35. Sahlin K, Harris RC, Hultman E (1975) Creatine kinase equilibrium and lactate content compared with muscle pH in tissue samples obtained after isometric exercise. Biochem J 152:173–180CrossRefPubMedPubMedCentralGoogle Scholar
  36. Sakamoto A, Naito H, Chow CM (2018) Effects of hyperventilation on repeated pedaling sprint performance: short vs. long intervention duration. J Strength Cond Res 32:170–180CrossRefPubMedGoogle Scholar
  37. Sale C, Saunders B, Hudson S, Wise JA, Harris RC, Sunderland CD (2011) Effect of β-alanine plus sodium bicarbonate on high-intensity cycling capacity. Med Sci Sports Exerc 43:1972–1978PubMedGoogle Scholar
  38. Saunders B, Sale C, Harris RC, Sunderland C (2014a) Effect of sodium bicarbonate and β-alanine on repeated sprints during intermittent exercise performed in hypoxia. Int J Sport Nutr Exerc Metab 24:196–205CrossRefPubMedGoogle Scholar
  39. Saunders B, Sale C, Harris RC, Sunderland CD (2014b) Sodium bicarbonate and high-intensity cycling capacity: variability in responses. Int J Sports Physiol Perform 9:627–632CrossRefPubMedGoogle Scholar
  40. Saunders B, De Salles Painelli V, De Oliveira LF, Da Eira Silva V, Da Silva RP, Riani L, Franchi M, Gonçalves LS, Harris RC, Roschel H, Artioli GG, Sale C, Gualano B (2017a) Twenty-four weeks of β-alanine supplementation on carnosine content, related genes, and exercise. Med Sci Sports Exerc 49:896–906CrossRefPubMedGoogle Scholar
  41. Saunders B, Elliott-Sale K, Artioli GG, Swinton PA, Dolan E, Roschel H, Sale C, Gualano B (2017b) β-Alanine supplementation to improve exercise capacity and performance: a systematic review and meta-analysis. Br J Sports Med 51:658–669CrossRefPubMedGoogle Scholar
  42. Siegler JC, Marshall PW, Bishop D, Shaw G, Green S (2016) Mechanistic insights into the efficacy of sodium bicarbonate supplementation to improve athletic performance. Sports Med Open 2:41. CrossRefPubMedPubMedCentralGoogle Scholar
  43. Spriet LL, Lindinger MI, Heigenhauser GJ, Jones NL (1986) Effects of alkalosis on skeletal muscle metabolism and performance during exercise. Am J Physiol 251:R833–R839CrossRefPubMedGoogle Scholar
  44. Sutton JR, Jones NL, Toews CJ (1981) Effect of pH on muscle glycolysis during exercise. Clin Sci (Lond) 61:331–338CrossRefGoogle Scholar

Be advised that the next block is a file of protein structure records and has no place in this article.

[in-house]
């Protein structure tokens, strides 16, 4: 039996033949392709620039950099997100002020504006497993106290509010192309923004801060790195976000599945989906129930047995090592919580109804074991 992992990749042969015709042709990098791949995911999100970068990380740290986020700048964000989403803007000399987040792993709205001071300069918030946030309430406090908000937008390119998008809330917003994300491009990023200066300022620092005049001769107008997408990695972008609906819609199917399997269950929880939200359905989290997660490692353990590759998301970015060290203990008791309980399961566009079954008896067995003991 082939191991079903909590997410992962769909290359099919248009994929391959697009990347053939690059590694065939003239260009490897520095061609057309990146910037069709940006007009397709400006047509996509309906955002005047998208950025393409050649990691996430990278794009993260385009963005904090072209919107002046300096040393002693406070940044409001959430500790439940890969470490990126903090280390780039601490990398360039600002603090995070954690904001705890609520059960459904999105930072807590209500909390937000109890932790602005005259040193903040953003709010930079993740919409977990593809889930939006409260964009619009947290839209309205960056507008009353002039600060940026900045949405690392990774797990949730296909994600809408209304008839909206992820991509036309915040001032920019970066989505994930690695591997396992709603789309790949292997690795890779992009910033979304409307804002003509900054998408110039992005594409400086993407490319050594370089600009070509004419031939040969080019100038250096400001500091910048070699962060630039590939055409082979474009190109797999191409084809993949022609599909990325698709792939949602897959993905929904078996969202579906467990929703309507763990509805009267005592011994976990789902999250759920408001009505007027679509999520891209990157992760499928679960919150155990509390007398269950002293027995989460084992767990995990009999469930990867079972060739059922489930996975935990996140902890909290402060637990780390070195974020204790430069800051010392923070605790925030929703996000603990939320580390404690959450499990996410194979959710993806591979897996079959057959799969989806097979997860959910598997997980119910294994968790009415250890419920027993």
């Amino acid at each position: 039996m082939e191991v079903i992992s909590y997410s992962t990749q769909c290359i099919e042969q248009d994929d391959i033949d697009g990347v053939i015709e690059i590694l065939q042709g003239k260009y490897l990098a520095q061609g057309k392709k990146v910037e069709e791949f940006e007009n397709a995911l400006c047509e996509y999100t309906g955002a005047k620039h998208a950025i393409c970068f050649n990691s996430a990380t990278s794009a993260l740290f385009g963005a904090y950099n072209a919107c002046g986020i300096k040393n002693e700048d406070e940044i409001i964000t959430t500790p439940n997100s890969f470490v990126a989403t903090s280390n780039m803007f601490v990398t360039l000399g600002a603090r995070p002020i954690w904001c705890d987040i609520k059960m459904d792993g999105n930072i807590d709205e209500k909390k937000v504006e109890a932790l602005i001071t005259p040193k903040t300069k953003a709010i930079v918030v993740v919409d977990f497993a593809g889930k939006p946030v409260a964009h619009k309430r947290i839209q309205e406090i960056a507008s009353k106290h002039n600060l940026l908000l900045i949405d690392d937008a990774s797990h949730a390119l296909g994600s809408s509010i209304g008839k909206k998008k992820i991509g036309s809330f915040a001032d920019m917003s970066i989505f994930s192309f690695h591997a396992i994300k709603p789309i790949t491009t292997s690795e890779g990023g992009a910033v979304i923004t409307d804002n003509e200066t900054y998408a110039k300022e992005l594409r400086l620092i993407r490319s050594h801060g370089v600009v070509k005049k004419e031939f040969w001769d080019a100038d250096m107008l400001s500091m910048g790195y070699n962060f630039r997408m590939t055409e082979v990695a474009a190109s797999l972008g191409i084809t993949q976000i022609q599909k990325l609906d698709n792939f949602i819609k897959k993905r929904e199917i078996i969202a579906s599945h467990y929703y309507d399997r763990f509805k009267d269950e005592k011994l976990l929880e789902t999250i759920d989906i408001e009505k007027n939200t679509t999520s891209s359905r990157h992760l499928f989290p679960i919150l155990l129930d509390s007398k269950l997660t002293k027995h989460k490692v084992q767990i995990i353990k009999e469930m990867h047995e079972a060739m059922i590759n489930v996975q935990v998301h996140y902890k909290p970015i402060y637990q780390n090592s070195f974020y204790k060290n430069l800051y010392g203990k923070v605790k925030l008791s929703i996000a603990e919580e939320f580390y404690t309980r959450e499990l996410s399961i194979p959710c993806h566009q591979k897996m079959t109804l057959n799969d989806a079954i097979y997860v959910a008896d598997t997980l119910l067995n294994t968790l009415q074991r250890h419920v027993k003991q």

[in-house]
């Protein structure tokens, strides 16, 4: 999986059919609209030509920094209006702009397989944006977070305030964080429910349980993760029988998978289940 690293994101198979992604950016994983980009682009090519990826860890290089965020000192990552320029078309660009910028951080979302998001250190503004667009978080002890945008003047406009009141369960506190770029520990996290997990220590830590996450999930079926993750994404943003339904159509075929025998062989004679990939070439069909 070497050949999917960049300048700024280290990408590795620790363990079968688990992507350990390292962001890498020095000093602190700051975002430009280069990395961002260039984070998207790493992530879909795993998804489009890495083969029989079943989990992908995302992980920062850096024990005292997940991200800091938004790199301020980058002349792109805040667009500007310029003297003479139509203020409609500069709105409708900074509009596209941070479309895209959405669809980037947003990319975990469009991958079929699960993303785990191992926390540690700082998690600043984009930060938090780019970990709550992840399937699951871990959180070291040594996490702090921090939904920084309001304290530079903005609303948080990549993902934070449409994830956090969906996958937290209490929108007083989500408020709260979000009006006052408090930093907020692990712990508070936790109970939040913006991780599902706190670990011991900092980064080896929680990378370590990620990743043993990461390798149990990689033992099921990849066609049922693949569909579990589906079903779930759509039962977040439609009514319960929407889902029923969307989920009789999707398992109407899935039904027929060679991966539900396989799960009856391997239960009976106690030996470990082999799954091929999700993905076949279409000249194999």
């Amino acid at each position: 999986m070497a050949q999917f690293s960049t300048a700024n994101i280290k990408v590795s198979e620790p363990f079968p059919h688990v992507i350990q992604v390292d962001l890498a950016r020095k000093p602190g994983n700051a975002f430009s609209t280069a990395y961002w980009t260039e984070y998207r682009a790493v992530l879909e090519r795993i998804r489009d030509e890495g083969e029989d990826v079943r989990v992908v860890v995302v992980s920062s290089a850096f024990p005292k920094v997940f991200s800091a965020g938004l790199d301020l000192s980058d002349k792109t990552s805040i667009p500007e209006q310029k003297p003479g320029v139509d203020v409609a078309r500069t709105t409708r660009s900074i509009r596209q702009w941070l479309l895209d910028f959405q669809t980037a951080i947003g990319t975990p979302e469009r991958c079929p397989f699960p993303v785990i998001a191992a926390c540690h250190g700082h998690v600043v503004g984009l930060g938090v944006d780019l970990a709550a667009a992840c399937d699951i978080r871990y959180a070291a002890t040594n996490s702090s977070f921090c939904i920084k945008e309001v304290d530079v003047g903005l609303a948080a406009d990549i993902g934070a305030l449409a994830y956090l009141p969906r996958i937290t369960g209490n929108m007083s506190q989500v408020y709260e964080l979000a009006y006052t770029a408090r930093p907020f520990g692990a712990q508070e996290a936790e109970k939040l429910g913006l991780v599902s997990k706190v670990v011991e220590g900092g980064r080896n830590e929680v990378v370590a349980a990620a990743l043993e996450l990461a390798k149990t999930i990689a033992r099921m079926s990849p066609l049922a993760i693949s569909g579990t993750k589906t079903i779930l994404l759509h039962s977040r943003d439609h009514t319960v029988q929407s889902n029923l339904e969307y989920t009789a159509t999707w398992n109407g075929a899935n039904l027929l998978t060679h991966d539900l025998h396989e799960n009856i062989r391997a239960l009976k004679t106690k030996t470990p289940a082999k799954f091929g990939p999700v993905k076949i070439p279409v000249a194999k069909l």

45. Tobias G, Benatti FB, de Salles Painelli V, Roschel H, Gualano B, Sale C, Harris RC, Lancha AH Jr, Artioli GG (2013) Additive effects of β-alanine and sodium bicarbonate on upper-body intermittent performance. Amino Acids 45:309–317CrossRefPubMedPubMedCentralGoogle Scholar

Copyright information

© Springer-Verlag GmbH Austria, part of Springer Nature 2018

Authors and Affiliations

  • Rafael Pires da Silva
    • 1
    • 2
  • Luana Farias de Oliveira
    • 1
    • 2
  • Bryan Saunders
    • 1
    • 2
    • 3
  • Caroline de Andrade Kratz
    • 1
    • 2
  • Vitor de Salles Painelli
    • 1
    • 2
  • Vinicius da Eira Silva
    • 1
    • 2
  • João Carlos Bouzas Marins
    • 4
  • Emerson Franchini
    • 5
  • Bruno Gualano
    • 1
    • 2
    • 6
  • Guilherme Giannini Artioli
    • 1
    • 2
    • 7
    Email author return OK on get
  1. 1.Rheumatology Division, Applied Physiology and Nutrition Research Group, School of Physical Education and Sport, Faculdade de Medicina FMUSPUniversidade de São PauloSão PauloBrazil
  2. 2.University of Sao PauloSão PauloBrazil
  3. 3.Institute of Orthopedics and Traumatology, Faculdade de Medicina FMUSPUniversidade de São PauloSão PauloBrazil
  4. 4.Department of Physical EducationFederal University of VicosaVicosaBrazil
  5. 5.Department of Sport, School of Physical Education and SportUniversity of Sao PauloSão PauloBrazil
  6. 6.Rheumatology Division, Faculdade de Medicina FMUSPUniversidade de São PauloSão PauloBrazil
  7. 7.São PauloBrazil

Personalised recommendations